The invention relates to compositions containing conversion products of a polyisocyanate with a polyester-polyether copolymer and a method for producing the same. Said compositions are suitable as a humidity-hardening hot-melt-type adhesive. The hot-melt-type adhesive composition can optionally also contain a conversion product of a polyisocyanate with a polyesterpolyol and/or a conversion product of a polyisocyanate with a polyetherpolyol. Such polyurethane hot-melt-type adhesive compositions are provided with good creep property and interfacial bonding values on synthetic materials and very high solidity values.

Description

  • This invention relates to compositions containing reaction products of a polyisocyanate with a polyester/polyether copolymer, to their use as hotmelt adhesives and to a process for their production. [0001]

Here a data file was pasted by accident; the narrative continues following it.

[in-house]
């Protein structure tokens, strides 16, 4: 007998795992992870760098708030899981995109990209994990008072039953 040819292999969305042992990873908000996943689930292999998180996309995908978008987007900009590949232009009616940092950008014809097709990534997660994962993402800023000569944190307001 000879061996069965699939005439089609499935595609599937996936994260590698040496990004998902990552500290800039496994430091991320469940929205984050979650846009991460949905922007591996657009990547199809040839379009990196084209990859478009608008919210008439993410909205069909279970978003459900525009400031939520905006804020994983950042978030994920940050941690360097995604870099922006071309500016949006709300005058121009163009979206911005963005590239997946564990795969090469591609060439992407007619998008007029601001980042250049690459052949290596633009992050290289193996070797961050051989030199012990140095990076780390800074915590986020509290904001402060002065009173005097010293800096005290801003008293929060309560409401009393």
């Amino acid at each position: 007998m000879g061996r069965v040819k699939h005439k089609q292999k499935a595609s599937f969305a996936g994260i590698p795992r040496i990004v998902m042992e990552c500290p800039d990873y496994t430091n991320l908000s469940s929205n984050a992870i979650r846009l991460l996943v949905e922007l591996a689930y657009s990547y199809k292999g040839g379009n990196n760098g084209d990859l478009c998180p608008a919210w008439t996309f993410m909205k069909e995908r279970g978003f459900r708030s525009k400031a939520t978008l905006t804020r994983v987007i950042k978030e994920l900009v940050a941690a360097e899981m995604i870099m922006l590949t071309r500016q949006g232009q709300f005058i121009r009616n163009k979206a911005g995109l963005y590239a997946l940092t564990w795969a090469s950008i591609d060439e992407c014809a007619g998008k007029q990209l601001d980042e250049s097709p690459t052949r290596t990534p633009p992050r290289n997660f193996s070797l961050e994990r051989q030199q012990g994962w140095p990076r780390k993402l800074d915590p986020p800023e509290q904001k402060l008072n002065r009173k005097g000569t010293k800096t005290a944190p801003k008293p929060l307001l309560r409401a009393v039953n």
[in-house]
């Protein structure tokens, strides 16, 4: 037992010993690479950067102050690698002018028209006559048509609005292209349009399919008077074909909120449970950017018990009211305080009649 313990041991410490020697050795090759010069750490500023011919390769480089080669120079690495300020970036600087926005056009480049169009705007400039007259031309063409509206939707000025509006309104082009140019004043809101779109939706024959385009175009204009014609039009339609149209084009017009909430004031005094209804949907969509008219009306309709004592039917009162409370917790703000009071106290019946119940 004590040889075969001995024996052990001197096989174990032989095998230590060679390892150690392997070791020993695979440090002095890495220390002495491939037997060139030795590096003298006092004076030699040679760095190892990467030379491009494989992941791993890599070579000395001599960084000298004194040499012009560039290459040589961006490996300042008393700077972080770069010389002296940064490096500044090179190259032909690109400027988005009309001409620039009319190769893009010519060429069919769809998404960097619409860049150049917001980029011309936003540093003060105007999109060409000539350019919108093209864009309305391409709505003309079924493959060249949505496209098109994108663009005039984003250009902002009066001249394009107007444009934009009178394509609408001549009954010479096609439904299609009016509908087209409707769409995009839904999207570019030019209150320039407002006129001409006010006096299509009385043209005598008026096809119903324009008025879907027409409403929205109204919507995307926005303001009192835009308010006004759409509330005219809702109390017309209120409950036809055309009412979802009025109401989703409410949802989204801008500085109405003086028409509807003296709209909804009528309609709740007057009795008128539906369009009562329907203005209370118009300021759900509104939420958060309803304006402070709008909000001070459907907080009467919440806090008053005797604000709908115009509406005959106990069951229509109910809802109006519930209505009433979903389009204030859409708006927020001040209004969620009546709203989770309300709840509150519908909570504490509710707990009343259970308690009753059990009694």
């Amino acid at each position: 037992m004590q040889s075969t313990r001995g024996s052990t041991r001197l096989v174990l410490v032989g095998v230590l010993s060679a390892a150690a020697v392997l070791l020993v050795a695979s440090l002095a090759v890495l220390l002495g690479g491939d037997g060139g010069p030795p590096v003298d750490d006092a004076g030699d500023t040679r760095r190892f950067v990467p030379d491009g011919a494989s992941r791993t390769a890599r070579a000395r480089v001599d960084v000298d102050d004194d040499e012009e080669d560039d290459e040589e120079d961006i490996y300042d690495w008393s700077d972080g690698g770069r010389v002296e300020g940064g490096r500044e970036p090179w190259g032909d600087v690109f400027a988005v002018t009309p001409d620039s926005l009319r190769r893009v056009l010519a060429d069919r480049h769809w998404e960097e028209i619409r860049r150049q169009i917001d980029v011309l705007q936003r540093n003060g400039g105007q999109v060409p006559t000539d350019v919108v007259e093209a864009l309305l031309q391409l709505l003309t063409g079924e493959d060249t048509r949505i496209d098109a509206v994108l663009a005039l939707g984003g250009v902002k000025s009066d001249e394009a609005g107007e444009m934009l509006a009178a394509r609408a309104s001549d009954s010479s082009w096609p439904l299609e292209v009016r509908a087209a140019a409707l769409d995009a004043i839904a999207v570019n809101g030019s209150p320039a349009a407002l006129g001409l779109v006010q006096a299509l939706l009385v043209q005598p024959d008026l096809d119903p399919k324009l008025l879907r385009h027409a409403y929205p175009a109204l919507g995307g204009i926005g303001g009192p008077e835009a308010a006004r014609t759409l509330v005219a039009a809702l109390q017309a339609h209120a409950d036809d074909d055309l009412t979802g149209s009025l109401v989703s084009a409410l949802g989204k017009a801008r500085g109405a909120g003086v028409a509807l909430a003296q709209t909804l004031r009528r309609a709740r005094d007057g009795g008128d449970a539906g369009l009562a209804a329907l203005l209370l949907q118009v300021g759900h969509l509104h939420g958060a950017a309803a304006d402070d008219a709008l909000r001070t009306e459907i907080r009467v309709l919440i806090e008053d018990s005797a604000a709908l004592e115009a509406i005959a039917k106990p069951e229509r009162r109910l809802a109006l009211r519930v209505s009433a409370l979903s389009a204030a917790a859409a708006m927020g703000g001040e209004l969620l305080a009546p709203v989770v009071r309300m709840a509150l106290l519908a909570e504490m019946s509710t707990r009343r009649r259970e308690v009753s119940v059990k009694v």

• Reaction products of a stoichiometric excess of polyisocyanates with polyols—so-called polyurethane prepolymers with terminal isocyanate groups—are used for a number of applications, for example as sealants, coating materials or adhesives. Where these compositions are solid at room temperature and can be melted by heat in the absence of moisture, they may be used as reactive hotmelt adhesives. Accordingly, reactive one-component polyurethane hotmelt adhesives in the context of the present invention are moisture-curing or moisture-crosslinking adhesives which are solid at room temperature, which are applied in the form of a melt as the adhesive and of which the polymeric constituents contain urethane groups and reactive isocyanate groups. Under the cooling effect of its application to the substrate, coupled with the additional cooling effect of the substrate parts, the hotmelt adhesive initially undergoes rapid physical setting by solidification followed by a chemical reaction of the isocyanate groups still present with moisture from the surrounding atmosphere to form a crosslinked infusible adhesive. [0002]